“Much” and “many” give us a good indication as to how many things we are talking about. However, it might help you to know a little bit more about the comparative and superlative forms that we associate with these words. This article will explain all you need to know!
What Is The Comparative Form Of “Much” And “Many”?
The comparative form of “much” and “many” is “more.” We can use “more” to show that something has “more” things compared to another. That’s how the comparison is made. If we took two objects in the comparative form, one would always outweigh the other.
If you’re confused by what we mean, take a look at the following:
- I can give you much happiness.
- I can give you more happiness than anyone else here can.
The first sentence works to show how “much” is used. It’s not the most common word in these cases, but it still works well.
The second sentence then shows how we use the comparative form to highlight that we are able to give people “more” of something. We often compare to someone else around us when looking at it this way.
And here’s how it works with “many:”
- I have many friends, while Dave has one.
- I have more friends than Dave.
As you can see, we compared two aspects with each other. In the above example, that aspect was how many “friends” we have. We then made a comparison between the two to find out which one was the better version.
What Is The Superlative Form Of “Much” And “Many”?
The superlative form of “much” and “many” is “most.” We use it to show that something is the “most” when compared to multiple other instances. For example, if there were three items, the one that was considered the best would be the “most” useful to us.
The key difference is that the comparative form compares two things, while the superlative form compares multiple things. The superlative form will only ever show which is the “most” effective thing out of a group.
Again, check out these examples to help you with it all:
- You need much guidance.
- You need the most guidance.
The first sentence works to show that someone simply needs “guidance” about something. However, the second sentence shows that this same person has been compared to everyone else, and it’s clear that they are the ones in the “most” trouble that need the “most” help.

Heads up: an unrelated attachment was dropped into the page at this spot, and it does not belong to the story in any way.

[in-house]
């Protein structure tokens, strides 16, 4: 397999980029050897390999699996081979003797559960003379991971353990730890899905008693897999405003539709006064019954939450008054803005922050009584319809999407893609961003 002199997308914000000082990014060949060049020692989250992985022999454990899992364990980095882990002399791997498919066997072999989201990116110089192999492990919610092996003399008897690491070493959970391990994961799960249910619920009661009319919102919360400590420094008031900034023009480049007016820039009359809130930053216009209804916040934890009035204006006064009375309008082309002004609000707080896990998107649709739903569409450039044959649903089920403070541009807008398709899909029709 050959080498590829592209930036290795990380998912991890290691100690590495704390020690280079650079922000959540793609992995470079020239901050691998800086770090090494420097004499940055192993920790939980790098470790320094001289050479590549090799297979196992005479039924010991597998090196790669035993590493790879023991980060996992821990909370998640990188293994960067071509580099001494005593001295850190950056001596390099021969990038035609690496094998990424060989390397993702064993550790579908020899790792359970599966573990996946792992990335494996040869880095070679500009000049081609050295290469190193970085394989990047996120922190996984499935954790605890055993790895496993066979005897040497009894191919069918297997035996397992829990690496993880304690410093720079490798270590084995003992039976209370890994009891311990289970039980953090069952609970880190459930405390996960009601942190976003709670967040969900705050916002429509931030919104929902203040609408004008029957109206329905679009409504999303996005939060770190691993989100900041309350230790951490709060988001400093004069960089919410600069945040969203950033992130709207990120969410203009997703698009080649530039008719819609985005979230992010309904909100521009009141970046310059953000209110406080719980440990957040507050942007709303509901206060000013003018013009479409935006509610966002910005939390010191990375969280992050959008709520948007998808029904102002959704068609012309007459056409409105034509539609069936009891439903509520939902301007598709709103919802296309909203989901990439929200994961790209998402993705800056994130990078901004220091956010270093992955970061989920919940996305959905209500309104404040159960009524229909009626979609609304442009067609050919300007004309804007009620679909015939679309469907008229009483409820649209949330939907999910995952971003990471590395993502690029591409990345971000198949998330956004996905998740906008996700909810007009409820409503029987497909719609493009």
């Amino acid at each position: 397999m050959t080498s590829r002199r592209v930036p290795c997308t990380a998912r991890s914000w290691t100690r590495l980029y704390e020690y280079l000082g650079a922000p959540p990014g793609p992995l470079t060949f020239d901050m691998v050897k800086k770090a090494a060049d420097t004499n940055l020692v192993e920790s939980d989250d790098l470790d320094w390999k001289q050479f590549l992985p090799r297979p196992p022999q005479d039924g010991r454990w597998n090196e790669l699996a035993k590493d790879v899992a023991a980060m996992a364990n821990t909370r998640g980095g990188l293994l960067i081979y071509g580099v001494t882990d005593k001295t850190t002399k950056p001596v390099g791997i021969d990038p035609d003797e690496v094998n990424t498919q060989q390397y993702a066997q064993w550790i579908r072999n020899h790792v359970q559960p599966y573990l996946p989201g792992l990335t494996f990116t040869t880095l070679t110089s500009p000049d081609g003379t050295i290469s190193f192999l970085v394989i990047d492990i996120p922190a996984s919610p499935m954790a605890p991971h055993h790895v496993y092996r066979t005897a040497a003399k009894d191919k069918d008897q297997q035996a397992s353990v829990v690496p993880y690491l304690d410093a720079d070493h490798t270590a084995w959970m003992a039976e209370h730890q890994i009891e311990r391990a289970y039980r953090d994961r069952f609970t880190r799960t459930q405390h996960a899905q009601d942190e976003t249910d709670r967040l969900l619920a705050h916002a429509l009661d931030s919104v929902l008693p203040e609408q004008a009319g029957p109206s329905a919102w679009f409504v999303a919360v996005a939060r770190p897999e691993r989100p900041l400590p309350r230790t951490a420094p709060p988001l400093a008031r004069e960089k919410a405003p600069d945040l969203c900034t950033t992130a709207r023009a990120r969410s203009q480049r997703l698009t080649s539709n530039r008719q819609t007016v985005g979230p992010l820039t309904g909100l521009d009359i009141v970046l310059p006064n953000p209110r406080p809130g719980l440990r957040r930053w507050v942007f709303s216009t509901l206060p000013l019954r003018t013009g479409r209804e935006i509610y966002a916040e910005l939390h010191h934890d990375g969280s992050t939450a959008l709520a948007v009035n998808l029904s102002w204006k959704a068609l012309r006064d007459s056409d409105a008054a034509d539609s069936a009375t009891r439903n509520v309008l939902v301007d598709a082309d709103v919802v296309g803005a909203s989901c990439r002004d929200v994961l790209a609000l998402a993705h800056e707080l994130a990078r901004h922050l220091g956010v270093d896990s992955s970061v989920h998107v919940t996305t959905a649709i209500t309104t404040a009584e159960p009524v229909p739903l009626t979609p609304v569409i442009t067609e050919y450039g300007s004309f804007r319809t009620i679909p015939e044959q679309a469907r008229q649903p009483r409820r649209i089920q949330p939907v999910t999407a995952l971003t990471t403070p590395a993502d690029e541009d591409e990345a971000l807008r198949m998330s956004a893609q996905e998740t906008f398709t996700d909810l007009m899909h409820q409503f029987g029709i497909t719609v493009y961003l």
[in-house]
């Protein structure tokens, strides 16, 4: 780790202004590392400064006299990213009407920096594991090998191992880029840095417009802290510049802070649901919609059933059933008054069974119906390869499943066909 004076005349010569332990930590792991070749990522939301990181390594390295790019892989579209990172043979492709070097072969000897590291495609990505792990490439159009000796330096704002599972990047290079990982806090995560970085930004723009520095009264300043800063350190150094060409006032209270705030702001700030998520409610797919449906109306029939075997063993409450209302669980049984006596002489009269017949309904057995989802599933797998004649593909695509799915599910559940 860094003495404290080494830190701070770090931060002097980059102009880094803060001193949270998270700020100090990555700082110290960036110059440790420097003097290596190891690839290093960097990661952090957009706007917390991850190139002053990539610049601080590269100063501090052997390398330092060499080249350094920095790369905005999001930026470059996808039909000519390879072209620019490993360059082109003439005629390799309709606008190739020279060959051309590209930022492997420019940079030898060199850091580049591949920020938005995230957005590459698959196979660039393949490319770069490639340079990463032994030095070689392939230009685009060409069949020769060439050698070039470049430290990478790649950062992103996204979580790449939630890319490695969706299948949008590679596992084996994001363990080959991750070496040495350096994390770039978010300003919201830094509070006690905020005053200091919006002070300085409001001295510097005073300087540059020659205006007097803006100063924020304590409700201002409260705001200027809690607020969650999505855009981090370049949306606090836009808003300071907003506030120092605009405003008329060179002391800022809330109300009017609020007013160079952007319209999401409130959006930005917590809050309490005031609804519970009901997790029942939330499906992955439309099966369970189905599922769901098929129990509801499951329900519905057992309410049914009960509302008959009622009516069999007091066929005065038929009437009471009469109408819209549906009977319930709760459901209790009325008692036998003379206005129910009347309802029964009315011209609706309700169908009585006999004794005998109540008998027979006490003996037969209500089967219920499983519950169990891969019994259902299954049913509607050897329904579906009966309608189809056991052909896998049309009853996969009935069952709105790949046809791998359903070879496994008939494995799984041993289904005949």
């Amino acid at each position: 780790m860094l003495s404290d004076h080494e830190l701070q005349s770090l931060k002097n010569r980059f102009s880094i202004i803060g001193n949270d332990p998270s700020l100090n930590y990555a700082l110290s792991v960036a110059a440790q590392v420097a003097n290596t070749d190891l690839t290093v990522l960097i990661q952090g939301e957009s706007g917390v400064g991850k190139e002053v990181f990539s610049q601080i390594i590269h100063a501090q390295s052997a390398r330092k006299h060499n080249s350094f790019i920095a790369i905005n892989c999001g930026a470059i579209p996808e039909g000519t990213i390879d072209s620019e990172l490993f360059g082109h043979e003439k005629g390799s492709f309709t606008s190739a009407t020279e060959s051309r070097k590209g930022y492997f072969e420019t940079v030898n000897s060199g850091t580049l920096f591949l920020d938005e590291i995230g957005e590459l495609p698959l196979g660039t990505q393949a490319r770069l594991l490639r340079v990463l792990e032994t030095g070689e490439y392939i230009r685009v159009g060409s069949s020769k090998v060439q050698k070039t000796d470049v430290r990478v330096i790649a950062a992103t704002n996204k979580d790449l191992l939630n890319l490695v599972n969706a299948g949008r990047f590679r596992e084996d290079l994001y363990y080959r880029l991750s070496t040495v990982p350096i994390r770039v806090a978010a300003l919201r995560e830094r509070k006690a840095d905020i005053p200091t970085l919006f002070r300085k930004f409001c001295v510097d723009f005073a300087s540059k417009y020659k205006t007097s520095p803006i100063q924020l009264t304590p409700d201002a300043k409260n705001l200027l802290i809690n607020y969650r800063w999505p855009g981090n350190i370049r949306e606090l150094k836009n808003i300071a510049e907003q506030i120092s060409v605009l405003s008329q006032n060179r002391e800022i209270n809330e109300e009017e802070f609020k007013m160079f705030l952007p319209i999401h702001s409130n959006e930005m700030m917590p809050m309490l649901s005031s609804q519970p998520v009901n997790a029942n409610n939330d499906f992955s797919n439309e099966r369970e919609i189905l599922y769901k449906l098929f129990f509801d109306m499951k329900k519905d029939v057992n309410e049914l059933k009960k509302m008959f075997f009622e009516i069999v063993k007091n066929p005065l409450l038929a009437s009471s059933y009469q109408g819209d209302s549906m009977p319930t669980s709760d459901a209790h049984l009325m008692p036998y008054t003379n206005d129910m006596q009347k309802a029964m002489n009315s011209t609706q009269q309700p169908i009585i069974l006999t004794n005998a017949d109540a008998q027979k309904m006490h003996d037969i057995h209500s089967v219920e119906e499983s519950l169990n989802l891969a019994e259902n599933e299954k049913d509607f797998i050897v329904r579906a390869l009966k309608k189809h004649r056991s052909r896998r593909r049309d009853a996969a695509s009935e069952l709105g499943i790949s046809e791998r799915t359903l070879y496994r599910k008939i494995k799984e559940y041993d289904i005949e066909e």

And this is how “many” works:
- I have many friends, Dave has one, and Sarah has none.
- I have the most friends.
As you can see, we are now comparing to multiple things (Dave and Sarah), which gives us a chance to use the superlative form rather than the comparative one.
Interestingly, we can also use the superlative form when only talking about two objects. So, technically the following two sentences both work and mean the same thing:
- I have more friends than Dave.
- I have the most friends.
If “Dave” is the only person we are comparing to, the superlative form can still work to show that we have the “most” in comparison.
What Are The Different Forms Of “Much” And “Many”?
Now that we’ve seen all the relevant forms of “much” and “many,” it’s time to make them more comprehensive.
Both “much” and “many” have the same comparative and superlative forms. They are general determiners that do not use an adjective to indicate different forms.
Examples Of How To Use The Comparative Form Of “Much” And “Many” In A Sentence
It’s time to look into some more examples of each of them. We’ll start with the comparative form of both:
- I have more friends than you realize. I don’t like the way you said that.
- You have more to give than you thought, but that’s okay because you’re still learning.
- I have more people to talk to than I knew cared at first, which is really refreshing to find out.
- I would say that you have more heart than that, but I really don’t know if I can say that honestly.
- I have more to give, but you have to understand that I’m not quite ready to try that hard.
- We gave more than they did, but we don’t want to turn it into a competition.
- You took more than you needed, and I think it’s only fair if you return it all at once!
“More” is the comparative form we can use. It works to compare any two objects or actions with each other. This is a great way to determine how something is “more” valuable than another thing based on what we compare it to.
Remember, the comparative form only ever compares two things. If we need to compare anything more than that, we will need the superlative form to show what is the “most” useful.
Examples Of How To Use The Superlative Form Of “Much” And “Many” In A Sentence
We’ll finish by showing you the superlative form and how it works using “most:”
- I have the most fun when I’m with you, which is why I never want this to end.
- You are the most unbearable person in this company, and I think that’s why most people avoid you.
- I have the most friends of everybody in my class, but I don’t like to rub their noses in it.
- You have the most talented children I’ve ever met, and you must be so proud.
- I am the most gifted person in this place, and I’m above everyone else for certain.
- We took most of the money and returned it to where it came from.
- You have the most obvious tells when you are lying.
“Most” is the superlative form we can use. It works when we want to compare multiple things (two or more) with each other. The one that comes out on top is deemed the “most” useful or valuable to us for whatever the context is.
You may also like:
“More Fair” or “Fairer” – Correct Comparative Revealed
“Sincere” – Comparative and Superlative Forms Explained
Gentler or More Gentle – Comparative and Superlative Forms
Martin holds a Master’s degree in Finance and International Business. He has six years of experience in professional communication with clients, executives, and colleagues. Furthermore, he has teaching experience from Aarhus University. Martin has been featured as an expert in communication and teaching on Forbes and Shopify. Read more about Martin here.